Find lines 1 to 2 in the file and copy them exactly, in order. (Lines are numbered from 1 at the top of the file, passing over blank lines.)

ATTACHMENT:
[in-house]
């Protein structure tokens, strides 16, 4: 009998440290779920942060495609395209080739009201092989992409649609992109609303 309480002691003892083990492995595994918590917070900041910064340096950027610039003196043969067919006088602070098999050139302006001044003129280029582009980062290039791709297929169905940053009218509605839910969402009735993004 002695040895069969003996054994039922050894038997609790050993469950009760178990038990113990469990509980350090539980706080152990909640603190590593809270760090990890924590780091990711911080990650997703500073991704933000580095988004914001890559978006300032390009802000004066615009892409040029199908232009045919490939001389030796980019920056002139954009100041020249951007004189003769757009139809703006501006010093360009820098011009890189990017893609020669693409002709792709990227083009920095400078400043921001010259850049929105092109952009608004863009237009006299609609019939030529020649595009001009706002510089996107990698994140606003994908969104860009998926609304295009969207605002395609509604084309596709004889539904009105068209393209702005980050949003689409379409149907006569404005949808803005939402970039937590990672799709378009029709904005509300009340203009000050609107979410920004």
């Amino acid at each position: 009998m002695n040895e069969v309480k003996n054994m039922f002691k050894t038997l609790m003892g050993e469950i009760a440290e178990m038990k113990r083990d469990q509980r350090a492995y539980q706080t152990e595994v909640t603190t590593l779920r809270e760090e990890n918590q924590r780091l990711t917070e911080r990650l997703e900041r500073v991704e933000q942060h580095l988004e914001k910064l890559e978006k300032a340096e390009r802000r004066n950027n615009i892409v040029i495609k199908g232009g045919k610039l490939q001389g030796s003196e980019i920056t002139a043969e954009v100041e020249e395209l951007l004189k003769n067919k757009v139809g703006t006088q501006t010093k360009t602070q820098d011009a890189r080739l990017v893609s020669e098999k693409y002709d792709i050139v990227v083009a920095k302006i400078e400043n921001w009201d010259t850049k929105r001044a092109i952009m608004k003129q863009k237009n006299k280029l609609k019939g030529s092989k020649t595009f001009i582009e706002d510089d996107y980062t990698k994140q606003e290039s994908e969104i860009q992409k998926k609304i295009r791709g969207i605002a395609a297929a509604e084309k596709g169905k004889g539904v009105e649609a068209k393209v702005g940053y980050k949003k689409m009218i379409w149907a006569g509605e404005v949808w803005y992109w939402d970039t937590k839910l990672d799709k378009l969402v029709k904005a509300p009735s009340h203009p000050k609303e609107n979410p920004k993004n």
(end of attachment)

[in-house]
């Protein structure tokens, strides 16, 4: 009998440290779920942060495609395209080739009201092989992409649609992109609303 309480002691003892083990492995595994918590917070900041910064340096950027610039003196043969067919006088602070098999050139302006001044003129280029582009980062290039791709297929169905940053009218509605839910969402009735993004 002695040895069969003996054994039922050894038997609790050993469950009760178990038990113990469990509980350090539980706080152990909640603190590593809270760090990890924590780091990711911080990650997703500073991704933000580095988004914001890559978006300032390009802000004066615009892409040029199908232009045919490939001389030796980019920056002139954009100041020249951007004189003769757009139809703006501006010093360009820098011009890189990017893609020669693409002709792709990227083009920095400078400043921001010259850049929105092109952009608004863009237009006299609609019939030529020649595009001009706002510089996107990698994140606003994908969104860009998926609304295009969207605002395609509604084309596709004889539904009105068209393209702005980050949003689409379409149907006569404005949808803005939402970039937590990672799709378009029709904005509300009340203009000050609107979410920004």